Herschel Walker delivers remarks during a rally in Canton, Ga. (Demetrius Freeman/The Washington Post)
5 min

Herschel Walker is an abomination of a civics lesson. But he is more than that. He is an affront. His is the politics of disrespect.

He is a sadness. He is a wound.

A long list of disturbing allegations trail Walker, who faces Sen. Raphael G. Warnock (D) in a Dec. 6 runoff election in Georgia. Walker has been accused of domestic violence, pressuring former girlfriends to get abortions, failing to acknowledge and nurture multiple children, and misleading the public on the success of his business acumen. He is also known for rambling speeches, incomprehensible responses to direct questions, and a deeply dysfunctional relationship with the English language. In a speech to his supporters as results were trickling in from the Nov. 8 election, he compared his campaign to a pile of poo and himself to the buffoonish titular character in “Talladega Nights: The Ballad of Ricky Bobby.”

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He has been the punchline for a multitude of comedians who have highlighted the sordid allegations that surround him like a storm cloud and for his propensity to get lost in his own sentences. In a “Saturday Night Live” monologue, Dave Chappelle described Walker as “observably stupid.”

Walker is also a Republican. He is a candidate for a party that conducted, what came to be called, an autopsy after its losses in the 2012 election and determined that to prevail in the future it needed to attract a more diverse group of voters and candidates to its orthodoxy. One might interpret that to mean that the party needed to search out the best and the brightest, but because of Trumpism, Republicans offered up Walker, who has described himself as a “country boy, you know. I’m not that smart.”

Walker was comparing himself to Warnock, who is the senior pastor at Ebenezer Baptist Church in Atlanta, which was the home church of Martin Luther King Jr. Warnock is a graduate of Morehouse College; Walker has lied about graduating from the University of Georgia. Walker is Black. And if he prevails over Warnock, who is also Black, he would join a tiny minority of Black men in the Senate: Cory Booker (D-N.J.) and Tim Scott (R-S.C.).

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Walker, a former football player, was born in 1962, which places him in a generation that often heard a kind of mantra from their elders about just what it took to succeed in life. The message was not simply that they had to do all that was required; they had to do that and more because society was predisposed to underestimate them, to dismiss them, to ignore them. They had to be better than their White peers simply to be viewed as equal. Striving upward was not just an individual pursuit, it was also a communal one. Excelling was a form of profound gratitude, a thank-you to those older folks who had marched and bled and died to clear a path. A failure to prepare was an insult. To lie was a sin. To lose focus was sheer laziness.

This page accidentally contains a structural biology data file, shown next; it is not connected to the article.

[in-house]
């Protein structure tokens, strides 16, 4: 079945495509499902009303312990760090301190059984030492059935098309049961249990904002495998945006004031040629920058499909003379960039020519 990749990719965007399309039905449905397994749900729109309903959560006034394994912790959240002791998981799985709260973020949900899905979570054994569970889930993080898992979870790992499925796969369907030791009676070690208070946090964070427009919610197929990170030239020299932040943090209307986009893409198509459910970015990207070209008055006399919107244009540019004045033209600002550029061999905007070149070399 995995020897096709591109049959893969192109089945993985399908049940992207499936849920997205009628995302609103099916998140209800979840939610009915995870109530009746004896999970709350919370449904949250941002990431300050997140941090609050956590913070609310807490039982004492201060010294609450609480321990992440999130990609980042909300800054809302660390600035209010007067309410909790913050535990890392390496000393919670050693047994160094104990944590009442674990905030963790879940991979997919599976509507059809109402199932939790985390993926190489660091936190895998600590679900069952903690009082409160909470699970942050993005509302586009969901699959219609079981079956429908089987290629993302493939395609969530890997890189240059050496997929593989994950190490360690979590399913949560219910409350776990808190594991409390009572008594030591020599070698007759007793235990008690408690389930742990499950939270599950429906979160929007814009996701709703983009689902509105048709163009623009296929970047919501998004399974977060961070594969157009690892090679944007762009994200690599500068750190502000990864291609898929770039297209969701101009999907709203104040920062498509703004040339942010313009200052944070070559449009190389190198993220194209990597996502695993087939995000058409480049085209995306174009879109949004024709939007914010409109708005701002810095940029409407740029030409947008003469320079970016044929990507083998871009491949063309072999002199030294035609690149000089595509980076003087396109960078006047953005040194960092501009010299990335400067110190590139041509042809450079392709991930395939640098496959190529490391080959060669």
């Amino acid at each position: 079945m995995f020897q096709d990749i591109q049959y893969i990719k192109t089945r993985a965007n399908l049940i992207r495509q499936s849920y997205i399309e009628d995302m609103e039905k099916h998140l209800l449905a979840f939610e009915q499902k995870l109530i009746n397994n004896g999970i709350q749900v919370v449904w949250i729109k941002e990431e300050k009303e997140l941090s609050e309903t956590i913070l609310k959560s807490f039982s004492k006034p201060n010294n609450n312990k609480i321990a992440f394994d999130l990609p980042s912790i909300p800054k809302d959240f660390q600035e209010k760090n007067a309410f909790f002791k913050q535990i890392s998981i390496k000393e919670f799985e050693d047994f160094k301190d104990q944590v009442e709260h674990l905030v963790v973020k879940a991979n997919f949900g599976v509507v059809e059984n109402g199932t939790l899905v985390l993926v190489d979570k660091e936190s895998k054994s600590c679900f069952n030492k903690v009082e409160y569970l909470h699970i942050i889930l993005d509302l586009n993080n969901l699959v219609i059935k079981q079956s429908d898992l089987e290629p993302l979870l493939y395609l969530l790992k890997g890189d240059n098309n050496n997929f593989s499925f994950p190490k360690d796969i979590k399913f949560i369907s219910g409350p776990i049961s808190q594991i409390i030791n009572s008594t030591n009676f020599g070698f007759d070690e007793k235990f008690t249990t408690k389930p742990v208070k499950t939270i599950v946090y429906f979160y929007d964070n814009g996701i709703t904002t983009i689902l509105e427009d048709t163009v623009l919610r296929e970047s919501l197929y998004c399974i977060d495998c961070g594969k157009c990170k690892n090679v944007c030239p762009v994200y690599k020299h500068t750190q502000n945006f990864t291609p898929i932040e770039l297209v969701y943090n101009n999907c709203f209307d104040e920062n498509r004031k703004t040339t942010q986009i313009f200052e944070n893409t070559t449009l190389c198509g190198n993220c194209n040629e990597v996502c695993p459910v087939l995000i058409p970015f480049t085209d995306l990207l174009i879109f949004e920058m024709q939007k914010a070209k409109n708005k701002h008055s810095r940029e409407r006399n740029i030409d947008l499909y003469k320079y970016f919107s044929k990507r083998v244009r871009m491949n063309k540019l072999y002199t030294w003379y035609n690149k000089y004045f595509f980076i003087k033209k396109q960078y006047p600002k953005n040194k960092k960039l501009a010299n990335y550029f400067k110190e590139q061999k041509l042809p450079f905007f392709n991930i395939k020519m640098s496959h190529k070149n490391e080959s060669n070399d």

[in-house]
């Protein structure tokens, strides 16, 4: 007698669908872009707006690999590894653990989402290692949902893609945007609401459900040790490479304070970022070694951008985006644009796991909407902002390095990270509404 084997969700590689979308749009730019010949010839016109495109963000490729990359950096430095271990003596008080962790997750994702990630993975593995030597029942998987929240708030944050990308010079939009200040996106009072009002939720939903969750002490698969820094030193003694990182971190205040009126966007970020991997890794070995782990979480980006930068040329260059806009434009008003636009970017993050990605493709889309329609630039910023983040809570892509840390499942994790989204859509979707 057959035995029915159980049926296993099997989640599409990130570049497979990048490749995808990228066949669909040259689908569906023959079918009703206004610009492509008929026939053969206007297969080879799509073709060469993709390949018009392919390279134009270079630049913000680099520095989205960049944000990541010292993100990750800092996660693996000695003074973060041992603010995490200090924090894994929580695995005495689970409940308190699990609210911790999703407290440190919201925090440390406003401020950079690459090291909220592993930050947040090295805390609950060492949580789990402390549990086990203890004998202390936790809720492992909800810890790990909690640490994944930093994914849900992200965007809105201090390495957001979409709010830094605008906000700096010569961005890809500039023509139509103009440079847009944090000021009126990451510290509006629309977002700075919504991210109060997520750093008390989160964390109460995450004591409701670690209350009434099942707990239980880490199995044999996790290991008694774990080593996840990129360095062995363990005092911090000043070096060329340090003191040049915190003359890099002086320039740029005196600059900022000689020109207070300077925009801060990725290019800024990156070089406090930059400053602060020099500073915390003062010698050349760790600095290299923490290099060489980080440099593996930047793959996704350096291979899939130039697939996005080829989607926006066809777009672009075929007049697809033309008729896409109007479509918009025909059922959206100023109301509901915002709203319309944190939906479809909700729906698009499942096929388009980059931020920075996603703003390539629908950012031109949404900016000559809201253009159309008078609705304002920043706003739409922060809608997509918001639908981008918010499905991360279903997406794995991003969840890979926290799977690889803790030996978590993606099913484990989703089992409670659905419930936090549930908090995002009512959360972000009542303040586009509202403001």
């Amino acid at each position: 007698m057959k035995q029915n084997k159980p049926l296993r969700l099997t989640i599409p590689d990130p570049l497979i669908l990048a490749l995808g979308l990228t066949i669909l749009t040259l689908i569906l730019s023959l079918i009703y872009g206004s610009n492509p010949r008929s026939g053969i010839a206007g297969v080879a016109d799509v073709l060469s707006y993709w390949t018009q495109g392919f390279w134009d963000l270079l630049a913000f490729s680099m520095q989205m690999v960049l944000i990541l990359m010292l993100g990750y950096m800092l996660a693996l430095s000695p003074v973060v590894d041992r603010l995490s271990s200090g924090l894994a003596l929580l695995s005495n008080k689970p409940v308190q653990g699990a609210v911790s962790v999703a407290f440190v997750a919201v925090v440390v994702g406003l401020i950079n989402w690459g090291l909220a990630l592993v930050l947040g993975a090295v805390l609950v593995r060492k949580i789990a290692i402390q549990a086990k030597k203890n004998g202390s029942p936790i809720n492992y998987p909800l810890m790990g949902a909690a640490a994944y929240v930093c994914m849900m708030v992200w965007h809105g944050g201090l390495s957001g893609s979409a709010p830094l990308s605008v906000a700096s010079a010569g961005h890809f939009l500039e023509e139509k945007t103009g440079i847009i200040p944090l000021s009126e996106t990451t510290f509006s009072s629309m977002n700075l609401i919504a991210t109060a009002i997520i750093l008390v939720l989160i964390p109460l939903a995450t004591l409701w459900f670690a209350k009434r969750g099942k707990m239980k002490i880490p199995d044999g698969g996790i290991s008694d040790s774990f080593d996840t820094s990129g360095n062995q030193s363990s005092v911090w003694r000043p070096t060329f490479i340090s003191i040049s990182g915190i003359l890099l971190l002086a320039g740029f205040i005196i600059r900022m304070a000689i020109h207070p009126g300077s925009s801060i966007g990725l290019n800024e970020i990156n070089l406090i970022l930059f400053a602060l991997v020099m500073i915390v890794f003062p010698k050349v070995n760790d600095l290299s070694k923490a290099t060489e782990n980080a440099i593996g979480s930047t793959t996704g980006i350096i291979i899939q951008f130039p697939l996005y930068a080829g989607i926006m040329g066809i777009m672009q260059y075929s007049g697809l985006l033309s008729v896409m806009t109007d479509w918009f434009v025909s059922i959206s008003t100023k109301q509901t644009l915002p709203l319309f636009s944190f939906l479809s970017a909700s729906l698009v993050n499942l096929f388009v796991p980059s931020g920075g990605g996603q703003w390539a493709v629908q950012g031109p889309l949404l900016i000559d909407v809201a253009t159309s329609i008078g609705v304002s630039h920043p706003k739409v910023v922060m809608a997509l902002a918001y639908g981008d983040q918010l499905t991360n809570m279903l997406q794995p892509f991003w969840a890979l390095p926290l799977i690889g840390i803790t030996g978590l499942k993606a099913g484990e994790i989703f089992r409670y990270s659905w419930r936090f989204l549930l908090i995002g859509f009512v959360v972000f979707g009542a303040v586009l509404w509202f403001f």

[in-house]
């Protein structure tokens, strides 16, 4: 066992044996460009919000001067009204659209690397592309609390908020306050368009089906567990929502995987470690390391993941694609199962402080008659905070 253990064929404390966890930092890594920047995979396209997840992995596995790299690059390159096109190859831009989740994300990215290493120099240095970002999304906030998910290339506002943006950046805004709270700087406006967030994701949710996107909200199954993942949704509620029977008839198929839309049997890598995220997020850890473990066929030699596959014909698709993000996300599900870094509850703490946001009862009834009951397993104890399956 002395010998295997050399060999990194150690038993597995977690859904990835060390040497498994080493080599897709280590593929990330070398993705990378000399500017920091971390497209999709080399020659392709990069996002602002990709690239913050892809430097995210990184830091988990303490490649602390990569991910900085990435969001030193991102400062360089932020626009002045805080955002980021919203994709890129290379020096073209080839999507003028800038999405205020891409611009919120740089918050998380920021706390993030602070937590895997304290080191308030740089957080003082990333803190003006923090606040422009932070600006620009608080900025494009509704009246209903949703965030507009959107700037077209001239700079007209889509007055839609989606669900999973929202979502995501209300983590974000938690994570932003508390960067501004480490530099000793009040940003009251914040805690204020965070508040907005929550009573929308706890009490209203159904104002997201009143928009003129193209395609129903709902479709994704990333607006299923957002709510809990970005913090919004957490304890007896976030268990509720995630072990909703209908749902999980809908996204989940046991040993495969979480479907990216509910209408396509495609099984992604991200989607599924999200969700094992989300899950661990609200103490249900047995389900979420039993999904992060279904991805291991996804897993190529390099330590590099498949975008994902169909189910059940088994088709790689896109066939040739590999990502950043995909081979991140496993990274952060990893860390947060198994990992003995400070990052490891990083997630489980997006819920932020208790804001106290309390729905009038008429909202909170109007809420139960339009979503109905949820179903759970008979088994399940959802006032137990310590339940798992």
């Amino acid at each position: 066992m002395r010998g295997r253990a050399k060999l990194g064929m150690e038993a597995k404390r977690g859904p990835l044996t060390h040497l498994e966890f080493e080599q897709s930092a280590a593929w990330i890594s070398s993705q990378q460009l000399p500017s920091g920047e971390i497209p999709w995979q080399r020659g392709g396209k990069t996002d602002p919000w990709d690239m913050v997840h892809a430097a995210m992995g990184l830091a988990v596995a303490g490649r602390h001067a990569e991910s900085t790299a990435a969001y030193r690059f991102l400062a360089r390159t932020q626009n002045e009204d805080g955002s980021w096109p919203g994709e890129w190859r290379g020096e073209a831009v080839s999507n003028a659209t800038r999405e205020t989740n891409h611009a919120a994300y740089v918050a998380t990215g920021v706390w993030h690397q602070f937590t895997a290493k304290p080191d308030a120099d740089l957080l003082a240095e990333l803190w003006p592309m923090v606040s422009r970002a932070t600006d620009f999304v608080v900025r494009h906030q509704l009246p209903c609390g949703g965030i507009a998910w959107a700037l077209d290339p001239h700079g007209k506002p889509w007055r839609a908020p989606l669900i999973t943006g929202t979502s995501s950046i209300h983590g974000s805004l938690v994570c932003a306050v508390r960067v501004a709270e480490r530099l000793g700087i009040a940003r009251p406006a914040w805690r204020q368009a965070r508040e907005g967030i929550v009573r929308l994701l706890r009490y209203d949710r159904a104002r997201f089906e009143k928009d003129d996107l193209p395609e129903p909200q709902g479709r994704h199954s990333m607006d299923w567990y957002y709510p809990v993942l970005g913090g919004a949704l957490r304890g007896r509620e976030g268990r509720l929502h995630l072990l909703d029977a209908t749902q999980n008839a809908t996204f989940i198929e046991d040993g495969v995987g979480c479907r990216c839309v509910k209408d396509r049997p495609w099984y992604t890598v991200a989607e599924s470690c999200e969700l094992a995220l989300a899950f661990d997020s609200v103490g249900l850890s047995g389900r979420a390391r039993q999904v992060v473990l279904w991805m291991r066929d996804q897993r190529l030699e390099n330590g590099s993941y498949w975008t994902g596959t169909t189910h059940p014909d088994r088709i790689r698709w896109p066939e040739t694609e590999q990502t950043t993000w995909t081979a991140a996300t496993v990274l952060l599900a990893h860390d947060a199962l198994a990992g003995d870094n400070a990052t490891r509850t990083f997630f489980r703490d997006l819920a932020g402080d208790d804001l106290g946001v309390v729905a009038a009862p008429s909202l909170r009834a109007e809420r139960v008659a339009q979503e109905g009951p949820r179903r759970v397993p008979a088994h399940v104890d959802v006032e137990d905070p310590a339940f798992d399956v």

Walker is a disappointment. Not as a former Heisman Trophy-winning athlete or as a conservative but as a Black man competing on a national stage to add a second Black Republican to the Senate, to broaden the conversation so that conservative Black Americans can be better heard and understood, to help turn scarcity into plenty.

Instead of exemplifying the best and the brightest, Walker personifies muddled willingness, nonchalant mediocrity, inexcusable indifference to truth.

If Walker’s campaign should succeed, he would not necessarily be the most ill-equipped person in the Senate or the one most likely to deliver an incomprehensible speech. But consider Walker’s past remarks. While arguing that the Biden administration is spending too much money to fight global warming, Walker asked, “Don’t we have enough trees around here?” In discussing climate change, he suggested that “bad air” from China swaps places with “good air” in Georgia. Walker isn’t alone in his ignorance. He isn’t alone in treating climate change as a joke. But he is very likely to be the single most ill-equipped and incomprehensible Black man in the Senate.

And while that shouldn’t matter, it does. If there was equity in this world, Walker should be able to be as dim as a flickering lightbulb and have his success or failure be little more than a measure of how much the voters of Georgia value party politics. There are Black conspiracy theorists and election deniers, each one arguing the validity of their falsehoods. But when there are so few Black men — or women — in a room on Capitol Hill, each one has an outsize meaning. They are, in fact, speaking for the multitudes. Theirs is a voice that heralds the existence, importance and possible contributions of so many others, some who look like them and think like them — and some who do not.

In politics, the best and the brightest Black folks quite often don’t run. And when they do, they don’t always win — no matter how prepared, how experienced or how eloquent. Sometimes, mediocrity wins. Sometimes average is victorious. And that’s okay.

But being twice as bad is not a measure of progress.